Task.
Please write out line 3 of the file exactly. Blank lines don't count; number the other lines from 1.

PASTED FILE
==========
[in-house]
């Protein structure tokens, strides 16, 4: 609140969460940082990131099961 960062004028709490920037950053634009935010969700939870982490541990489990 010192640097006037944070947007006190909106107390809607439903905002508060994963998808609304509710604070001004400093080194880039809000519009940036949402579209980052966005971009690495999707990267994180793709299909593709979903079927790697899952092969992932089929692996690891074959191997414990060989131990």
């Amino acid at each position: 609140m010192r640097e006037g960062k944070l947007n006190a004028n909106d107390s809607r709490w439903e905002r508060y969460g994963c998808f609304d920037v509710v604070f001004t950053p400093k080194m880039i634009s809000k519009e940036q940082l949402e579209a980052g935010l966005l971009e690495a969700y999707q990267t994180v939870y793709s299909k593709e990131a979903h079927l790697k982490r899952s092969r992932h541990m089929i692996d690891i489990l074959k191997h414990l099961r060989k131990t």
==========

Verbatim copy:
């Amino acid at each position: 609140m010192r640097e006037g960062k944070l947007n006190a004028n909106d107390s809607r709490w439903e905002r508060y969460g994963c998808f609304d920037v509710v604070f001004t950053p400093k080194m880039i634009s809000k519009e940036q940082l949402e579209a980052g935010l966005l971009e690495a969700y999707q990267t994180v939870y793709s299909k593709e990131a979903h079927l790697k982490r899952s092969r992932h541990m089929i692996d690891i489990l074959k191997h414990l099961r060989k131990t």